For example, promises that continue through the life of the contract, like intellectual property licenses or royalties, are something the customer uses for the entirety of the agreement. On the other hand, one-time promises, like site selection, happen at one specific time.

The introduction of a practical expedient

Trying to break down all the elements of the franchise fee can be cumbersome. To make step two of ASC 606 simpler for private-company franchisors to apply, the Financial Accounting Standards Board (FASB) added an amendment that includes a practical expedient.

While the spirit of ASC 606 will still be an essential part of the revenue recognition process for franchisors, the practical expedient allows franchisors to treat certain preopening services as separate from the license. The amendment allows the inclusion of services, such as:

  • Site selection services
  • Training franchisee’s personnel
  • Inspections and other quality control

Currently, franchisors do not need to apply the practical expedient, but if they choose to utilize it, they must disclose that they are using the practical expedient.

While the amendment makes the second step of ASC 606 simpler, the rest of the guidance still applies.

Impact on franchise brokers

Franchise brokers count on being paid by the franchisor from the initial franchise fee that a candidate of theirs has paid.  If the franchisor cannot recognize the full fee, are they still going to pay the broker the full amount of the broker’s fee that is owed or will they pay it over a period of time in which the franchisor is able to recognize the fee from an accounting perspective?  The answer is that the broker typically still gets paid the full fee earned, but the franchisor may not have the ability to recognize that full amount.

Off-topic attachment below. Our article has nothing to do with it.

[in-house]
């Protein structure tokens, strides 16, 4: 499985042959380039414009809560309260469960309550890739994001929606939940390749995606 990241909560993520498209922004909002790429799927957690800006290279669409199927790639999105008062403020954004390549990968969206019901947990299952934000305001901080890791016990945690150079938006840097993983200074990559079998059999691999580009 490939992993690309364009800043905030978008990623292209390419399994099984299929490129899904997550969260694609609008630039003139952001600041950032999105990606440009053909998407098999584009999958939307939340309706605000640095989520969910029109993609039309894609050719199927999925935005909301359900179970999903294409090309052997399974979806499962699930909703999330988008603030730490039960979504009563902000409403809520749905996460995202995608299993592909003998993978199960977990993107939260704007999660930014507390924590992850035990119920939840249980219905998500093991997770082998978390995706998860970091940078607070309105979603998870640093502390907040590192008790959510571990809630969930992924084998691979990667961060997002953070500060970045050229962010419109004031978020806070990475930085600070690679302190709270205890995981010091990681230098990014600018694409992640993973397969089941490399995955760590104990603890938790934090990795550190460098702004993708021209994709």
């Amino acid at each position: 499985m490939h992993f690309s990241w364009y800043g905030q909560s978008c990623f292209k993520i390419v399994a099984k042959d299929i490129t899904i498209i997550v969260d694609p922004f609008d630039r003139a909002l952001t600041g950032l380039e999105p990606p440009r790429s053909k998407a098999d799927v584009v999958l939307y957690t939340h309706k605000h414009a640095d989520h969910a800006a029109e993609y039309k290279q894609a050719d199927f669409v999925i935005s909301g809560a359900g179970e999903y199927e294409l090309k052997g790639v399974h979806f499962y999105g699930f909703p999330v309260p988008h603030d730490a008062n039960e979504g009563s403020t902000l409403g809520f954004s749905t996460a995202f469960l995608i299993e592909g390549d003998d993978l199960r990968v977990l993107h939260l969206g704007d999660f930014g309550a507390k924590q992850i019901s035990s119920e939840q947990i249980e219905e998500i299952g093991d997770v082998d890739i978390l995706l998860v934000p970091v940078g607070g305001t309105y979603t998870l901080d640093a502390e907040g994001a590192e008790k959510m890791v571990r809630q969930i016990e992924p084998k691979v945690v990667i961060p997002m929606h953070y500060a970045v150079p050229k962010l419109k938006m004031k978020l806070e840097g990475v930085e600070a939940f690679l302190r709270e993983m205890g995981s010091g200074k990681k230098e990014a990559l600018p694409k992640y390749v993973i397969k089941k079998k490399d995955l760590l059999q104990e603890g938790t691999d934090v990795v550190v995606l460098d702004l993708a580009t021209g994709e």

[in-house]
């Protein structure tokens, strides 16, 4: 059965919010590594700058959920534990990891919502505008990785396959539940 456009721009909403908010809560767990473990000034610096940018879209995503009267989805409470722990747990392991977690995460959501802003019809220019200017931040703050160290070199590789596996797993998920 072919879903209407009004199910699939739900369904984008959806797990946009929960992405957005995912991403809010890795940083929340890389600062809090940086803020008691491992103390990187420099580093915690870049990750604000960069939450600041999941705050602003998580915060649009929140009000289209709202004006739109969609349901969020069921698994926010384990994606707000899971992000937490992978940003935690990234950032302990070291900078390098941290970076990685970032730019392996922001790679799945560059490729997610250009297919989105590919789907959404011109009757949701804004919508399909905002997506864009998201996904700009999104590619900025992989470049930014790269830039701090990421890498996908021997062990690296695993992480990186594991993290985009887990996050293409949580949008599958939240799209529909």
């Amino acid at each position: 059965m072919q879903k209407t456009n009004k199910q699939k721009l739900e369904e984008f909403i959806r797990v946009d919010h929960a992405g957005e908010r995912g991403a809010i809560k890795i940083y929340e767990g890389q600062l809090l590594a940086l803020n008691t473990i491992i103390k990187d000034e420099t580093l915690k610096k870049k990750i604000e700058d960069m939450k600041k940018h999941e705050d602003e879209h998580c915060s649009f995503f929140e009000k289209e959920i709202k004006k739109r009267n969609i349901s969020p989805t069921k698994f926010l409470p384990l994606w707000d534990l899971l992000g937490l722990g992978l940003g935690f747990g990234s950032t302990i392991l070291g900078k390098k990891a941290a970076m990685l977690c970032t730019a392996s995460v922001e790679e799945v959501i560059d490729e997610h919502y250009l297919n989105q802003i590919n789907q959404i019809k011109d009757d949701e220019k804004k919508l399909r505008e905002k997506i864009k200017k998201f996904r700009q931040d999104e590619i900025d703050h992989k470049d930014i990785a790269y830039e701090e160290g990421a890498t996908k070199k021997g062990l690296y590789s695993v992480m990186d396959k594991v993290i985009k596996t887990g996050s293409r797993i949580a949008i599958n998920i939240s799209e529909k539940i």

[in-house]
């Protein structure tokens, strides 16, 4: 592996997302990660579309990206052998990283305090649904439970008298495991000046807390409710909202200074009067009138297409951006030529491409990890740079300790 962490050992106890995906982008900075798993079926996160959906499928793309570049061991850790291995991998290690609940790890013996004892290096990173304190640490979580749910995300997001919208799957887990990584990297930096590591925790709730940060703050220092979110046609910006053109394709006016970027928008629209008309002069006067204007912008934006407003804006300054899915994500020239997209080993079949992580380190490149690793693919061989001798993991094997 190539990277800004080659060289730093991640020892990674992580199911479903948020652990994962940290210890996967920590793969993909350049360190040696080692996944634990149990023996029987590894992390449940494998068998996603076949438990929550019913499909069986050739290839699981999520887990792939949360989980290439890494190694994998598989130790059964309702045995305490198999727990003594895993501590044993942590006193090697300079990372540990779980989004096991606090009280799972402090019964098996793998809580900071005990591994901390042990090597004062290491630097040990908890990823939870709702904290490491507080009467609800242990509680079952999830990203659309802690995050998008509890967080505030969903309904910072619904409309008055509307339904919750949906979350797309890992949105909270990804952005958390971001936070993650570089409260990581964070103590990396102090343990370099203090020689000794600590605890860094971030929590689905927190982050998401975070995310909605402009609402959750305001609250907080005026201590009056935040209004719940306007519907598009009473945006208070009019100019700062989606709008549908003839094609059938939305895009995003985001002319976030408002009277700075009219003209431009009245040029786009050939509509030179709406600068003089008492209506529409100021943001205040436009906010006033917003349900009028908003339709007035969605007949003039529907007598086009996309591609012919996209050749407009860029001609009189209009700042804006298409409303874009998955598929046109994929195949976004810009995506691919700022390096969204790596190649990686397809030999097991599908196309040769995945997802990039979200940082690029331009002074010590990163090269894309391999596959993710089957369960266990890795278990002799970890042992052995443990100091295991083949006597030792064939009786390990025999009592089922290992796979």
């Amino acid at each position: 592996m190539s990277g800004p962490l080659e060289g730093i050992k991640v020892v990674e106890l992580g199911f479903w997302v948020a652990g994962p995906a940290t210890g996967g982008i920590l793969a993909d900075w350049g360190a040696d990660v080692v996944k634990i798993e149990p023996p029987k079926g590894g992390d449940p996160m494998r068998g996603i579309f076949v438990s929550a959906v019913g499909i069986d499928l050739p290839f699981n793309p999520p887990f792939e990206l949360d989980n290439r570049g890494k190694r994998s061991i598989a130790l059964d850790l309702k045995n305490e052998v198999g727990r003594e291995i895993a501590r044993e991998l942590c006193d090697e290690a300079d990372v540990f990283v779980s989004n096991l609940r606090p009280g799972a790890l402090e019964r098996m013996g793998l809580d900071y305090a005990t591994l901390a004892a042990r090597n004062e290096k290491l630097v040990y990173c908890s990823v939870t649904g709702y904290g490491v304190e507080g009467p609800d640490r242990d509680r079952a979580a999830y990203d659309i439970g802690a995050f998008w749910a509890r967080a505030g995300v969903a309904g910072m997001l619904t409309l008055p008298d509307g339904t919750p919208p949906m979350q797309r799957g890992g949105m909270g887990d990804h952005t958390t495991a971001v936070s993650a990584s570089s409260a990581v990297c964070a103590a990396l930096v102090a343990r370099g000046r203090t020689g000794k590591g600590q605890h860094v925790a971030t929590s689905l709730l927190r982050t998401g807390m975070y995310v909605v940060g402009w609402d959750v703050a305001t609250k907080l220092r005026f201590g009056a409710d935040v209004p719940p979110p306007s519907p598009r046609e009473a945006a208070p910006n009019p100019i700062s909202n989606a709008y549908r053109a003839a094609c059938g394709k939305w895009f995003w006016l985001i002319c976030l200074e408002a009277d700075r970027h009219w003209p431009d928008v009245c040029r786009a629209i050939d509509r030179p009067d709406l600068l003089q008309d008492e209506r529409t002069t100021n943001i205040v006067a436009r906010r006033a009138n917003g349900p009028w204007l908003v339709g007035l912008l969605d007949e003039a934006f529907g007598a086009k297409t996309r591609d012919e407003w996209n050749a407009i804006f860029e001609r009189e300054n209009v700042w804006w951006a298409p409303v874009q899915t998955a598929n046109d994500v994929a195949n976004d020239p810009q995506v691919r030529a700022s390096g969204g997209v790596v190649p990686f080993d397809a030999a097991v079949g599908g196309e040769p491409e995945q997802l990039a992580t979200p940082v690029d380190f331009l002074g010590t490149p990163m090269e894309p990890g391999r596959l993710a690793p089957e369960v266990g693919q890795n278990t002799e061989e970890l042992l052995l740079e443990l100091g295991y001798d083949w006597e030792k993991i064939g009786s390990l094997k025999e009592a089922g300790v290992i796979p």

One of the challenges that comes with ASC 606 is that revenue recognition will happen over time. This means that a franchise broker looking to secure income from the placement may not be paid the full amount until each year of the contract.

Eventually, professionals in related industries will adapt to the new guideline. They will likely develop ways to support the change in revenue recognition.

Being prepared

Understanding how to apply ASC 606 will also be essential when it comes time for an audit. Regardless of whether you have had audits in the past, it will be critical to demonstrate compliance. It may also be beneficial to contact potential auditors in advance to discuss expectations, so you are ready.

Keep in mind, as you look towards your own implementation of ASC 606, you may find it beneficial to make changes to your contracts and other documents. For example, rather than your past documents where you needed to find distinct promises and assign a portion of the transaction price, future agreements could have a more strategic approach.

The advantage of ASC 606

The prior model made it challenging for customers and other entities to determine what costs were associated with certain goods and services in the franchise agreement. While this often is not an issue with contracts with a smooth process, when there are conflicts or requested changes, having a clear understanding of the promises, their costs and when the franchisor recognized the revenue could be beneficial.

Rather than spending time debating costs and promises when there is an issue, following the guidance of ASC 606 can support an understanding of the value assigned to specific promises and when franchisors should recognize the revenue.